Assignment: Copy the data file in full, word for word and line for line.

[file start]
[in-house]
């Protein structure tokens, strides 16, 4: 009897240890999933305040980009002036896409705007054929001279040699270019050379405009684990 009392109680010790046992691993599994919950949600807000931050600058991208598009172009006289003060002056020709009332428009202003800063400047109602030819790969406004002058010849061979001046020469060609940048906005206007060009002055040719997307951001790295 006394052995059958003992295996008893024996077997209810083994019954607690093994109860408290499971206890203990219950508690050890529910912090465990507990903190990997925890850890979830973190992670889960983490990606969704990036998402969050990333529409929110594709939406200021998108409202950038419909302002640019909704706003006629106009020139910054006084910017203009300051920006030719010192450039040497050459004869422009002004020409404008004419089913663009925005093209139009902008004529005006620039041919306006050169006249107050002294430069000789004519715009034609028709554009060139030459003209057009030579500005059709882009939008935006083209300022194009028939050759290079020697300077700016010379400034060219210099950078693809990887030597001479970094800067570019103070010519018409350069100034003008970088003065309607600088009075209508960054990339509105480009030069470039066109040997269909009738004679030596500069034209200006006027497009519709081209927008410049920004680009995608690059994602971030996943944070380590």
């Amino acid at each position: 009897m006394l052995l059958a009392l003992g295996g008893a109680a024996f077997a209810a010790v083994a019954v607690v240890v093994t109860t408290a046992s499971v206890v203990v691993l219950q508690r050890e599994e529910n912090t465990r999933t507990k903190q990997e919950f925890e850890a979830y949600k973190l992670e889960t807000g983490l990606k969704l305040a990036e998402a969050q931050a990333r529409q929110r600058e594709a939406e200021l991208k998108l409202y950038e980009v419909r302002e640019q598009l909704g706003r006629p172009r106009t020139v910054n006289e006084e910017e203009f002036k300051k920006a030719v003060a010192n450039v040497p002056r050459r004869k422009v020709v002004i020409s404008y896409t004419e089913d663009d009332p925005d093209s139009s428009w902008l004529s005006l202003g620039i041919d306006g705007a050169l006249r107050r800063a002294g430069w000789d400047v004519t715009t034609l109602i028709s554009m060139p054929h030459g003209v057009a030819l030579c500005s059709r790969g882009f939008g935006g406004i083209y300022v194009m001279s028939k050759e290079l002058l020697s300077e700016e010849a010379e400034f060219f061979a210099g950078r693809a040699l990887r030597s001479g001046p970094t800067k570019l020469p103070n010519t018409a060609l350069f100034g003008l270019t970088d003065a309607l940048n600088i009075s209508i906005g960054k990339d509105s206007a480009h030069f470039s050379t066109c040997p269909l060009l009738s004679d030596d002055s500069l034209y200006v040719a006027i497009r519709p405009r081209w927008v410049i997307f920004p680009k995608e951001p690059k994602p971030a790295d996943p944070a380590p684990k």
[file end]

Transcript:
[in-house]
């Protein structure tokens, strides 16, 4: 009897240890999933305040980009002036896409705007054929001279040699270019050379405009684990 009392109680010790046992691993599994919950949600807000931050600058991208598009172009006289003060002056020709009332428009202003800063400047109602030819790969406004002058010849061979001046020469060609940048906005206007060009002055040719997307951001790295 006394052995059958003992295996008893024996077997209810083994019954607690093994109860408290499971206890203990219950508690050890529910912090465990507990903190990997925890850890979830973190992670889960983490990606969704990036998402969050990333529409929110594709939406200021998108409202950038419909302002640019909704706003006629106009020139910054006084910017203009300051920006030719010192450039040497050459004869422009002004020409404008004419089913663009925005093209139009902008004529005006620039041919306006050169006249107050002294430069000789004519715009034609028709554009060139030459003209057009030579500005059709882009939008935006083209300022194009028939050759290079020697300077700016010379400034060219210099950078693809990887030597001479970094800067570019103070010519018409350069100034003008970088003065309607600088009075209508960054990339509105480009030069470039066109040997269909009738004679030596500069034209200006006027497009519709081209927008410049920004680009995608690059994602971030996943944070380590």
């Amino acid at each position: 009897m006394l052995l059958a009392l003992g295996g008893a109680a024996f077997a209810a010790v083994a019954v607690v240890v093994t109860t408290a046992s499971v206890v203990v691993l219950q508690r050890e599994e529910n912090t465990r999933t507990k903190q990997e919950f925890e850890a979830y949600k973190l992670e889960t807000g983490l990606k969704l305040a990036e998402a969050q931050a990333r529409q929110r600058e594709a939406e200021l991208k998108l409202y950038e980009v419909r302002e640019q598009l909704g706003r006629p172009r106009t020139v910054n006289e006084e910017e203009f002036k300051k920006a030719v003060a010192n450039v040497p002056r050459r004869k422009v020709v002004i020409s404008y896409t004419e089913d663009d009332p925005d093209s139009s428009w902008l004529s005006l202003g620039i041919d306006g705007a050169l006249r107050r800063a002294g430069w000789d400047v004519t715009t034609l109602i028709s554009m060139p054929h030459g003209v057009a030819l030579c500005s059709r790969g882009f939008g935006g406004i083209y300022v194009m001279s028939k050759e290079l002058l020697s300077e700016e010849a010379e400034f060219f061979a210099g950078r693809a040699l990887r030597s001479g001046p970094t800067k570019l020469p103070n010519t018409a060609l350069f100034g003008l270019t970088d003065a309607l940048n600088i009075s209508i906005g960054k990339d509105s206007a480009h030069f470039s050379t066109c040997p269909l060009l009738s004679d030596d002055s500069l034209y200006v040719a006027i497009r519709p405009r081209w927008v410049i997307f920004p680009k995608e951001p690059k994602p971030a790295d996943p944070a380590p684990k």